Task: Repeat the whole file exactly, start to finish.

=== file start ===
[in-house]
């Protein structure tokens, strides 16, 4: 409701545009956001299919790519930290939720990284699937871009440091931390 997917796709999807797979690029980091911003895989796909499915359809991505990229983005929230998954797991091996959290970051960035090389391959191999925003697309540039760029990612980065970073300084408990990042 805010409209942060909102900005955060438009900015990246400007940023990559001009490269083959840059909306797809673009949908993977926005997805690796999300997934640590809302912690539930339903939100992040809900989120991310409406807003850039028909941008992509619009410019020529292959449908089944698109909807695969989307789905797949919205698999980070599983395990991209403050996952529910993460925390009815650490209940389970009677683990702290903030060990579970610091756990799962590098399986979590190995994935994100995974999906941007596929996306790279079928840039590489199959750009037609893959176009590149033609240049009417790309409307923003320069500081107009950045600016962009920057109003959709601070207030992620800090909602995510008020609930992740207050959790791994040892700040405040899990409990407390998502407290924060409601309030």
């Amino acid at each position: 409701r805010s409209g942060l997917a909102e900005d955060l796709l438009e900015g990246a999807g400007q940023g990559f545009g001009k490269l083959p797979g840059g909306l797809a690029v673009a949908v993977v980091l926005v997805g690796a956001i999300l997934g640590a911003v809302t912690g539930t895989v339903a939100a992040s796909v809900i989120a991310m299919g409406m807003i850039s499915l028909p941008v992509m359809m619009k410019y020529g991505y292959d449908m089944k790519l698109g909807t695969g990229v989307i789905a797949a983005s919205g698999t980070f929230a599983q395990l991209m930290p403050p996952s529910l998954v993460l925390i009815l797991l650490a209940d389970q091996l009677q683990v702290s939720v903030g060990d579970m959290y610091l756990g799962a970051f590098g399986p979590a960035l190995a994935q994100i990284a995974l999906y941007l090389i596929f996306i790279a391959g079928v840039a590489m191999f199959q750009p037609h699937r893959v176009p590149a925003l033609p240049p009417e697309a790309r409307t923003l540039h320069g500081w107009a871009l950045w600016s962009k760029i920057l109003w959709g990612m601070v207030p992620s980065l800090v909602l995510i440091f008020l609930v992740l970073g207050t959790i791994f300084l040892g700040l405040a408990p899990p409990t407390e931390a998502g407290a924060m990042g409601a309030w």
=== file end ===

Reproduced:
[in-house]
């Protein structure tokens, strides 16, 4: 409701545009956001299919790519930290939720990284699937871009440091931390 997917796709999807797979690029980091911003895989796909499915359809991505990229983005929230998954797991091996959290970051960035090389391959191999925003697309540039760029990612980065970073300084408990990042 805010409209942060909102900005955060438009900015990246400007940023990559001009490269083959840059909306797809673009949908993977926005997805690796999300997934640590809302912690539930339903939100992040809900989120991310409406807003850039028909941008992509619009410019020529292959449908089944698109909807695969989307789905797949919205698999980070599983395990991209403050996952529910993460925390009815650490209940389970009677683990702290903030060990579970610091756990799962590098399986979590190995994935994100995974999906941007596929996306790279079928840039590489199959750009037609893959176009590149033609240049009417790309409307923003320069500081107009950045600016962009920057109003959709601070207030992620800090909602995510008020609930992740207050959790791994040892700040405040899990409990407390998502407290924060409601309030």
């Amino acid at each position: 409701r805010s409209g942060l997917a909102e900005d955060l796709l438009e900015g990246a999807g400007q940023g990559f545009g001009k490269l083959p797979g840059g909306l797809a690029v673009a949908v993977v980091l926005v997805g690796a956001i999300l997934g640590a911003v809302t912690g539930t895989v339903a939100a992040s796909v809900i989120a991310m299919g409406m807003i850039s499915l028909p941008v992509m359809m619009k410019y020529g991505y292959d449908m089944k790519l698109g909807t695969g990229v989307i789905a797949a983005s919205g698999t980070f929230a599983q395990l991209m930290p403050p996952s529910l998954v993460l925390i009815l797991l650490a209940d389970q091996l009677q683990v702290s939720v903030g060990d579970m959290y610091l756990g799962a970051f590098g399986p979590a960035l190995a994935q994100i990284a995974l999906y941007l090389i596929f996306i790279a391959g079928v840039a590489m191999f199959q750009p037609h699937r893959v176009p590149a925003l033609p240049p009417e697309a790309r409307t923003l540039h320069g500081w107009a871009l950045w600016s962009k760029i920057l109003w959709g990612m601070v207030p992620s980065l800090v909602l995510i440091f008020l609930v992740l970073g207050t959790i791994f300084l040892g700040l405040a408990p899990p409990t407390e931390a998502g407290a924060m990042g409601a309030w």